I didn't read Alex Ross's recent piece on Leonard Bernstein in The New Yorker, but this week's exchange in the magazine's letters-to-the-editor section -- between an irked Tom Wolfe and a placid Ross -- makes me want to. Even though Wolfe is being a bit of an ass, I kind of love him for writing something so self-consciously snarky, and though Ross's cool response isn't as satisfying (or long) as I imagine it could have been, this is definitely the funniest and most memorable back-and-forth to grace the magazine's letters page in some time. I found the last part of Wolfe's complaint particularly amusing (Ross's writing is what's in quotes):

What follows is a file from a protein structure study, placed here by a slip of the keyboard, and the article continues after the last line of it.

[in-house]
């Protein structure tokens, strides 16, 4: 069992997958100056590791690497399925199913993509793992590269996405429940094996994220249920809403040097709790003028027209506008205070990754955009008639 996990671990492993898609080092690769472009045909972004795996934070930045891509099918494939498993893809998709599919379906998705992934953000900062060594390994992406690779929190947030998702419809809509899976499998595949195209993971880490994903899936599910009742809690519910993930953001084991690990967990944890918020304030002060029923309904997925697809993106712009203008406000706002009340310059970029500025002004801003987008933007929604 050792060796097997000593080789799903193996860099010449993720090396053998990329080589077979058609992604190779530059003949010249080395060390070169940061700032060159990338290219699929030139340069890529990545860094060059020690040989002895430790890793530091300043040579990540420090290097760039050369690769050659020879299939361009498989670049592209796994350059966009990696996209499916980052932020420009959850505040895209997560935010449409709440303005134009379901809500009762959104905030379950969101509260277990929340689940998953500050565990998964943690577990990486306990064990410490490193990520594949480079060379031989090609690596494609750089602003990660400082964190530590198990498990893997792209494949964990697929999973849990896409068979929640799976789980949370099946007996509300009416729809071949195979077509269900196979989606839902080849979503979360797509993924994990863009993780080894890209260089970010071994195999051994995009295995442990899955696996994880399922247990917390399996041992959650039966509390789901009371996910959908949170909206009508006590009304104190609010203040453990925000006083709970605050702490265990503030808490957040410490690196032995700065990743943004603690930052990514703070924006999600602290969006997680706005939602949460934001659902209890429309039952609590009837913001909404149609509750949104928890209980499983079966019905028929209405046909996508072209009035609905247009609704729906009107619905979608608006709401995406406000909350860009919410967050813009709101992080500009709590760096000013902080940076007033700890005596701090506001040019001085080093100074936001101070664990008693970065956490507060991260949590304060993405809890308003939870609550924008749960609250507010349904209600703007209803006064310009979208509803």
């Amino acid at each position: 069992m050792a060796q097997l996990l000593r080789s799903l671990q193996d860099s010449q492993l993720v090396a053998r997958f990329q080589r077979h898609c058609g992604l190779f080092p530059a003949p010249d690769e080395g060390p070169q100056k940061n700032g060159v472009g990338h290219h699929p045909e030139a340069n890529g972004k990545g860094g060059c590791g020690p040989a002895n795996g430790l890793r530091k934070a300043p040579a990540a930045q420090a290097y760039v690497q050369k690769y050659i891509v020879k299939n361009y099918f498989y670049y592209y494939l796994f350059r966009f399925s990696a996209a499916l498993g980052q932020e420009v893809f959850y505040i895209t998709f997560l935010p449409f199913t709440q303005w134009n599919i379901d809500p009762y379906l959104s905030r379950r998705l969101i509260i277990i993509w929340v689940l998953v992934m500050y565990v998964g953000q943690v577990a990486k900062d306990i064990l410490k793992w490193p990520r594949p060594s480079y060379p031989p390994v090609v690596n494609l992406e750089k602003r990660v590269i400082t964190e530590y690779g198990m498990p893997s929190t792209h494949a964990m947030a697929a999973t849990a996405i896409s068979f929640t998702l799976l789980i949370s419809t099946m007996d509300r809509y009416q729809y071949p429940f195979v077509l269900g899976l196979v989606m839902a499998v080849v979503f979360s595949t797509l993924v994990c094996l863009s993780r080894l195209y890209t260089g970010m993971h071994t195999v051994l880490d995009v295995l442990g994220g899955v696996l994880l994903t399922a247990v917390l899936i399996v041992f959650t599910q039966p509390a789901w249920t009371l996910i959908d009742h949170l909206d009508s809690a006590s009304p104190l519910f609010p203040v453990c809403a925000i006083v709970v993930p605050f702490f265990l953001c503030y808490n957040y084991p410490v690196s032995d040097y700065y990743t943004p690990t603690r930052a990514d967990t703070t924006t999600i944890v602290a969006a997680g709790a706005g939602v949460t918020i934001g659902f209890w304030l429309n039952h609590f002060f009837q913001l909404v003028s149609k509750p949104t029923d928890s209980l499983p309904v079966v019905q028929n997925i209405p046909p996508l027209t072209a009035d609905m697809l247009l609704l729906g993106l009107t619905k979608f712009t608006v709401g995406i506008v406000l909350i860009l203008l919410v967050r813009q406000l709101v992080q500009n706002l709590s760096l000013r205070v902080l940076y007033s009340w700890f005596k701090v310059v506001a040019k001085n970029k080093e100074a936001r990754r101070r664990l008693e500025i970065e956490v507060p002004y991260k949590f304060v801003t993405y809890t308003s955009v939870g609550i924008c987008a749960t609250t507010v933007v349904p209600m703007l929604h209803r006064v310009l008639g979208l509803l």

“If, as William F. Buckley, Jr., said, Bernstein was parroting the lingo of fanatics, Wolfe was, in his own way, a mouthpiece, his fashionably tart prose advancing the new art of wedge-issue politics.” Let us avert our eyes from the rhetorical wreck on the highway and merely point out that Wolfe has never been anybody’s mouthpiece, and his interest in political journalism is nil. Four: “The entire episode reeks of hysteria.” Wrong word. There is a difference between hysteria and hysterically funny. Music Critic Ross was two at the time.